Chopping Mall

  • 5 – Totally Terrifying
  • 4 – Crazy Creepy
  • 3 – Fairly Frightening
  • 2 – Slightly Scary
  • 1 – Hardly Horror

31 by 31 Challenge #9: THE MANGLER (1995)

@craiggors

Adapting a Stephen King story is a tricky business. Despite the number of King’s tales that have been shifted from page to screen, Hollywood hasn’t quite pinned down a formula for how to make a successful King film. By and large, the general rule seems to be that if you want to tilt the scales in your favor, it’s best to stack the deck with horror royalty. Think Romero taking on Creepshow (1982) and The Dark Half (1993), or Carpenter with Christine (1983). Following that logic, a film directed by Tobe Hooper and starring Robert Englund and Ted Levine should be a complete blockbuster. But logic has failed us here.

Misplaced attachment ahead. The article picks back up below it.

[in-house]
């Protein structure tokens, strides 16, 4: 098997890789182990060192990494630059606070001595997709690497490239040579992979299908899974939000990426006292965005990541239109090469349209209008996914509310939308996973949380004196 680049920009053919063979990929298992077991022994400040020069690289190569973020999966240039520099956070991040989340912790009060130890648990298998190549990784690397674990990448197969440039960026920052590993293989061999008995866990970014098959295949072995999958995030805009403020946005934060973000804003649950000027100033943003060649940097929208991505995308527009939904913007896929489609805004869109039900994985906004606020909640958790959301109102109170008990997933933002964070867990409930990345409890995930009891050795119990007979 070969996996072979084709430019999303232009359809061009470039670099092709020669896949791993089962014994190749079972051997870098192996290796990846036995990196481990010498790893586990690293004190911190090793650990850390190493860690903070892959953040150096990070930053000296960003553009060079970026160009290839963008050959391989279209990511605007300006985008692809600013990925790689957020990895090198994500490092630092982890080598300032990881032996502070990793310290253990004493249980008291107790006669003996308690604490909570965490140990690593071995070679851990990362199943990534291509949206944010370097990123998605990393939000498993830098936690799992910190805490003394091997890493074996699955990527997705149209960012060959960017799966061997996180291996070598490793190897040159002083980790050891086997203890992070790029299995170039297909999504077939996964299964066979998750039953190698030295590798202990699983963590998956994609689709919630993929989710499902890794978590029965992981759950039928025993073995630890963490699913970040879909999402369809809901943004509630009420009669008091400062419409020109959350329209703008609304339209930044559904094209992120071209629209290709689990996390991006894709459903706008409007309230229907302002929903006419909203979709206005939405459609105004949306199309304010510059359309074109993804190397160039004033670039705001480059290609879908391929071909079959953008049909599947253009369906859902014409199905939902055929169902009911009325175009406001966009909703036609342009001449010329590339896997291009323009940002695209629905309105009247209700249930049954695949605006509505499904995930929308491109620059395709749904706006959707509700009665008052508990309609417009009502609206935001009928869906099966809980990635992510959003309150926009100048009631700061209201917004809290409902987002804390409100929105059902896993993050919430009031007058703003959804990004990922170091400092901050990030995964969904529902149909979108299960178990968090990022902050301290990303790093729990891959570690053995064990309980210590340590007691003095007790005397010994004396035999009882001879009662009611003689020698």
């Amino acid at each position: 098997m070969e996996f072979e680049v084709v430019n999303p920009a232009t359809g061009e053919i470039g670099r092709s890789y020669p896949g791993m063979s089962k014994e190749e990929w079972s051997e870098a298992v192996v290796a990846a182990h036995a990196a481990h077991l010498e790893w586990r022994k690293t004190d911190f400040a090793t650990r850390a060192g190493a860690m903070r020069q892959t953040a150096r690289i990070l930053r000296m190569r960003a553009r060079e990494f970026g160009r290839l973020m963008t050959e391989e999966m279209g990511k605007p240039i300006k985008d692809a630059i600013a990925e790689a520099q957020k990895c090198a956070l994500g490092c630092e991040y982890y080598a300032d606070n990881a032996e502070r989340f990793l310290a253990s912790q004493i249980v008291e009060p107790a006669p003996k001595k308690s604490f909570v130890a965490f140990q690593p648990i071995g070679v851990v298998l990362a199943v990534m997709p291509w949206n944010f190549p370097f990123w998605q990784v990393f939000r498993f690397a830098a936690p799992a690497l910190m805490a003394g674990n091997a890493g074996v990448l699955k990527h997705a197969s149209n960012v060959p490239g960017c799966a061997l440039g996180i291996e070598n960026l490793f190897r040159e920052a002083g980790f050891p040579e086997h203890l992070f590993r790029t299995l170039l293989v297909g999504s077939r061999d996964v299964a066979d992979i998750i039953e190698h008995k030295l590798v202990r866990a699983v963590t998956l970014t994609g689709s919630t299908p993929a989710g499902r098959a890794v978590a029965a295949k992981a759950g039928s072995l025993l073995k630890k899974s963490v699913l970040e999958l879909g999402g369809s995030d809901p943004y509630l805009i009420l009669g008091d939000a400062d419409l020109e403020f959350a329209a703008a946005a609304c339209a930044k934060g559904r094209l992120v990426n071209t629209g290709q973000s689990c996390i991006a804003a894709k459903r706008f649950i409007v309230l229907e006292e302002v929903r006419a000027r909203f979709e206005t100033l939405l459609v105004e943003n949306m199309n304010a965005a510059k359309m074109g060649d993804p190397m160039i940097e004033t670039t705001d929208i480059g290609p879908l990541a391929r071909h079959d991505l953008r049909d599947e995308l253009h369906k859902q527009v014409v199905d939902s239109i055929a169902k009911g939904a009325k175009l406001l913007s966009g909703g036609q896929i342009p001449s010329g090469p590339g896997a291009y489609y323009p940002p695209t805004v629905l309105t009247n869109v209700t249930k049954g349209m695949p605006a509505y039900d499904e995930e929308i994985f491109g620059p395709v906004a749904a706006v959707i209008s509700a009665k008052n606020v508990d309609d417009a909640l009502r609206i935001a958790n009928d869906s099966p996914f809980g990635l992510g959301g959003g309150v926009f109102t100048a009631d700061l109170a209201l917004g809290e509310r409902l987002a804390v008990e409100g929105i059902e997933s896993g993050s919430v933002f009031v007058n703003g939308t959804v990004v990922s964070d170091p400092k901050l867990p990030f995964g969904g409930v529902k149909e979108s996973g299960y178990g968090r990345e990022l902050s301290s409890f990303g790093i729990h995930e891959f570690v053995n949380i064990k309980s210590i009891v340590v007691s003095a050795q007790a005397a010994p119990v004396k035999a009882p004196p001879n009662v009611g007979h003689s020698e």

The prize machine of the Blue Ribbon Laundry service is a monstrous device known as the mangler. It’s a dangerous press, but safety regulations seem to be the least concern of factory owner Bill Gartley (Englund). When an accident involving Gartley’s niece Sherry (Vanessa Pike) splashes blood onto the mangler, the sinister clunker appears to come to life, and it’s out for blood. Officer John Hunton (Levine) gets involved in the case when another worker dies, and he turns to his demonologist brother-in-law Mark (Daniel Matmor) when events at Blue Ribbon begin to defy earthly explanation.